We we’re invited and excited to make a music video with local video maker. External stressors apart from the video caused the logistics and reality of the project to fall apart very last minute. Which offended the video maker, rightfully so. Our apologies have gone and continue to go to the artist and everyone who was excited about the project. Nobody handled the situation causing the stress or the cancellation of the video shoot with the grace and maturity that one would expect of adults who want to be part of building community and creating art that inspires social change. I think this is the teachable moment where we can all grow and say this is practical example of what forgiveness looks like, we can become empowered to say the stress that is binding us all is that of political nature and the result of a failing economy that is trying to pull communities apart with financial stress.

Apart from everything that’s been going on. I’ve been really stressed about the current actions of our government. I’ve been stewing with anger because the people in our country who are speaking and acting against injustice are having their rights stripped away by the state, this is injustice in itself. We need to speak up and be heard that we won’t be fooled, and we want justice. The whole world is awakening to see the injustice of capitalism, its not too late to start expressing yourself.

The title of this blog, and the song “make it yours” is not so much about life being good. But about enduring and reaching a point of being aware of the systems that are binding you and trying to persuade our decisions and keep us from community and well-being to participate fully in the economy and not make art, to not be inspired to create change. So to ‘make it yours’ is to never give up your dreams…even if you are threatened or persecuted for your beliefs, or with less consequence if it rains the whole day when you’re trying to bike somewhere. Keep dreaming, share your dreams at potlucks.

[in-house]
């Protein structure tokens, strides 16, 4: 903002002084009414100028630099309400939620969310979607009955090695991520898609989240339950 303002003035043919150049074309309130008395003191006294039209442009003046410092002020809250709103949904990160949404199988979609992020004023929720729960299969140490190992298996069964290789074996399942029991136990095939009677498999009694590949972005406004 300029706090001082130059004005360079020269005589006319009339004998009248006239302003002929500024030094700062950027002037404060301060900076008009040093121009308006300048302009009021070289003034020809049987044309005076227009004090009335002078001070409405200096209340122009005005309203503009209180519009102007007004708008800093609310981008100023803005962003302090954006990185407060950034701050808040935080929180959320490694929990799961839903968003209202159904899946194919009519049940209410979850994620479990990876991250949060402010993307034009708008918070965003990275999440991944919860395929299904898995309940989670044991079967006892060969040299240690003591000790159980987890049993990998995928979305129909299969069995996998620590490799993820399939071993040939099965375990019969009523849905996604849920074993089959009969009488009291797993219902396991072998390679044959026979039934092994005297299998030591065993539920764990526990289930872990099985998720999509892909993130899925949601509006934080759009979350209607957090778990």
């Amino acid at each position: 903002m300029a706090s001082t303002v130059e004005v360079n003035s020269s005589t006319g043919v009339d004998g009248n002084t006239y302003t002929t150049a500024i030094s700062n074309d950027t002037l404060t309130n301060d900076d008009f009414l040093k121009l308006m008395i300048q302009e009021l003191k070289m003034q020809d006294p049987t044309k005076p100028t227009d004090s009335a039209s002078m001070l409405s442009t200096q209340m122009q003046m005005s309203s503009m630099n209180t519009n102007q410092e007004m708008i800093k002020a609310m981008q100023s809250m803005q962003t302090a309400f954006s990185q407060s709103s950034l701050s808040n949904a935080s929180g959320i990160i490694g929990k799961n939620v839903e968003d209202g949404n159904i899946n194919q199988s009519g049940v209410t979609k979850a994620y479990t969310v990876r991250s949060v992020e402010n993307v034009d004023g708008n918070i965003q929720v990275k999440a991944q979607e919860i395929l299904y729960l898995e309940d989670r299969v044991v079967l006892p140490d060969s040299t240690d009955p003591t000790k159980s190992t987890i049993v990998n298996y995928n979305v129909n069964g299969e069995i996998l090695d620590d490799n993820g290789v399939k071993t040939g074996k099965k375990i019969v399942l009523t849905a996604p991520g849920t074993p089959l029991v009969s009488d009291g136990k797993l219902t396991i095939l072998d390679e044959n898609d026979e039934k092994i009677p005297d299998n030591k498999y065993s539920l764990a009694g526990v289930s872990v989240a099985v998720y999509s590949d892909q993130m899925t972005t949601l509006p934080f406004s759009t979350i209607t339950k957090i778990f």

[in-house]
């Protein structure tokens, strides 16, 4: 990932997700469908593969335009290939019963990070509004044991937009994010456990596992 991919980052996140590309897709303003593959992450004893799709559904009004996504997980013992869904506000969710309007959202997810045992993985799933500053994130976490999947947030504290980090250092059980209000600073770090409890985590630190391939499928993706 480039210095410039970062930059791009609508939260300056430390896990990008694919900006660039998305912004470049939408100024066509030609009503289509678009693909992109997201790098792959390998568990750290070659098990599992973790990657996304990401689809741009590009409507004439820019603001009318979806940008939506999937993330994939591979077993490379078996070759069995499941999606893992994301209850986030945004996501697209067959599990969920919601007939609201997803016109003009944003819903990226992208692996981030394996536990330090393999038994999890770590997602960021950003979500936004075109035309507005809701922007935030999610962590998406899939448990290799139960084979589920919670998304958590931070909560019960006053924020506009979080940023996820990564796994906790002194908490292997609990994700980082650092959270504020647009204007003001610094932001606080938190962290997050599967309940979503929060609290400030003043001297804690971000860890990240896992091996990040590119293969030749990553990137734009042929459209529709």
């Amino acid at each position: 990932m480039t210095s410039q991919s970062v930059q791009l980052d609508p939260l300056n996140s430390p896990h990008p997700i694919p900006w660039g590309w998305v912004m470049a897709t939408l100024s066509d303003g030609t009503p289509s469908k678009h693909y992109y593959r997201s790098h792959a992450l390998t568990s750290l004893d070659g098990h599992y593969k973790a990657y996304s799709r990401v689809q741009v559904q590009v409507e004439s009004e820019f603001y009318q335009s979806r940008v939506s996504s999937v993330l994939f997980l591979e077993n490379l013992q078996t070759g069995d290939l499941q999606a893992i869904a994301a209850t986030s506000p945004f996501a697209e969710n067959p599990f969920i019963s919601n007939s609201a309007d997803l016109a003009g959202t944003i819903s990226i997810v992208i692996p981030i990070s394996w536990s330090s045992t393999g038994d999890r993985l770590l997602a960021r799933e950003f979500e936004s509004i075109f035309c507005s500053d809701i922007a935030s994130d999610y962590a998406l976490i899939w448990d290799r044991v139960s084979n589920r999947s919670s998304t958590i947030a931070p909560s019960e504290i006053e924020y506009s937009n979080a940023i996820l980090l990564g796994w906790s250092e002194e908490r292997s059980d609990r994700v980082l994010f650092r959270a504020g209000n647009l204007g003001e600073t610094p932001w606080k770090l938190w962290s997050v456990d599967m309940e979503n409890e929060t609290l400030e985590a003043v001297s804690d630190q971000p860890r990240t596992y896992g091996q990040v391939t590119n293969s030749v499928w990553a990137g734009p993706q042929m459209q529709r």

~ R

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No need to go to church. (its all here outside)

We stopped into this little church outside of Lion’s Head. Its marked as a historical sight on Forty Hills road (believe it or not Polly suggested we take this one). It was beautiful and had amazing acoustics so we stopped for some chocolate, trail mix, dried apricots, water and to sing a few songs. Click here to share our hope. 

We continued on to Lion’s Head and made it up and down all the forty hills. We had some fun playing on the beach and met some cyclists from Quebec, Les Nomades., staying at the same camp ground. We also shared the camp ground with a stinkier french friend ‘pepe le peu’ who came to our tent very early to nibble on our toes then move onto the next tent. We also had fun playing on the amazing beach and staring at the beautiful escarpment of the Georgian Bay (escarpments are beautiful, but got more and more challenging to cycle everyday). 

Polly shows her destructive side

 

 Soon we we’re off to Colpoy’s Bay! Another very hot hilly day saved by the beautiful Hope Bay.  It was about half way and as we got to the turn we looked down the hill, and for fear of never making it back up, parked our bikes and trailer in the ditch right next to some poison ivy that somehow never rash’d us. Then we skipped happily down the hill to Hope Bay to meet lovely people, eat delicious ice cream, go for a refreshing swim, eat more ice cream while draging our feet back up the hill to cycle to Colpoys Bay.  

There are no words to describe the hospitality and generosity of complete strangers. Except thanks. We are thankful. We stayed at Dorothy’s, a friend of a friend Polly used to work with at the hospital in Markdale, a beautiful homestead overlooking the bay. We shared a dinner with home made preserves, fresh corn and baby potatoes grilled then tossed into a salad delivered by a neighbour. I enjoyed some tasty sausages made by a very talented and creative butcher named George, whom we never met but also provided a delicious peach pie. We played a mini-concert on the porch until it started getting dark and our wonderful hosts were a great audience, and shared their own travel stories.